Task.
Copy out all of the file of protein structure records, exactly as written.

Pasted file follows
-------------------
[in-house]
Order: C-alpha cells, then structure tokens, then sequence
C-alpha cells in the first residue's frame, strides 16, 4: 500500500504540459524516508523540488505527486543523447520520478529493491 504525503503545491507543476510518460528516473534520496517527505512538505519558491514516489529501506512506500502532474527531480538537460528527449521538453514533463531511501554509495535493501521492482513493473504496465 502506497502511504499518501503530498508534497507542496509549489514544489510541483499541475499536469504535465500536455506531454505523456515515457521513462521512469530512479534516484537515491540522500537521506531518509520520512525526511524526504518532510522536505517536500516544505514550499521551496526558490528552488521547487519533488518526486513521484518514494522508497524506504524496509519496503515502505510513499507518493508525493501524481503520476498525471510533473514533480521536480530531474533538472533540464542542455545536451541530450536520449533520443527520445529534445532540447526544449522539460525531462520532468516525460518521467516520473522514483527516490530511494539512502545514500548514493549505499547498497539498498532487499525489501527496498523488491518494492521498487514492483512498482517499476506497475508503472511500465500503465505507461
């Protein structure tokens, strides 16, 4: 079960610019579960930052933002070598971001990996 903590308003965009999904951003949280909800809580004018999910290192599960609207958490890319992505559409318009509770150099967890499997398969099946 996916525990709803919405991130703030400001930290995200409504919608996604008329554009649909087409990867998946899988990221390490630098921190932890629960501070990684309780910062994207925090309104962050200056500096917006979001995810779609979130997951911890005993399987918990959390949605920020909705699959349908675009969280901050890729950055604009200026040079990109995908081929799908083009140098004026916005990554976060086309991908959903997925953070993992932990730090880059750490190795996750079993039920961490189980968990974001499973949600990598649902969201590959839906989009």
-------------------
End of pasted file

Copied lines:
[in-house]
Order: C-alpha cells, then structure tokens, then sequence
C-alpha cells in the first residue's frame, strides 16, 4: 500500500504540459524516508523540488505527486543523447520520478529493491 504525503503545491507543476510518460528516473534520496517527505512538505519558491514516489529501506512506500502532474527531480538537460528527449521538453514533463531511501554509495535493501521492482513493473504496465 502506497502511504499518501503530498508534497507542496509549489514544489510541483499541475499536469504535465500536455506531454505523456515515457521513462521512469530512479534516484537515491540522500537521506531518509520520512525526511524526504518532510522536505517536500516544505514550499521551496526558490528552488521547487519533488518526486513521484518514494522508497524506504524496509519496503515502505510513499507518493508525493501524481503520476498525471510533473514533480521536480530531474533538472533540464542542455545536451541530450536520449533520443527520445529534445532540447526544449522539460525531462520532468516525460518521467516520473522514483527516490530511494539512502545514500548514493549505499547498497539498498532487499525489501527496498523488491518494492521498487514492483512498482517499476506497475508503472511500465500503465505507461
């Protein structure tokens, strides 16, 4: 079960610019579960930052933002070598971001990996 903590308003965009999904951003949280909800809580004018999910290192599960609207958490890319992505559409318009509770150099967890499997398969099946 996916525990709803919405991130703030400001930290995200409504919608996604008329554009649909087409990867998946899988990221390490630098921190932890629960501070990684309780910062994207925090309104962050200056500096917006979001995810779609979130997951911890005993399987918990959390949605920020909705699959349908675009969280901050890729950055604009200026040079990109995908081929799908083009140098004026916005990554976060086309991908959903997925953070993992932990730090880059750490190795996750079993039920961490189980968990974001499973949600990598649902969201590959839906989009």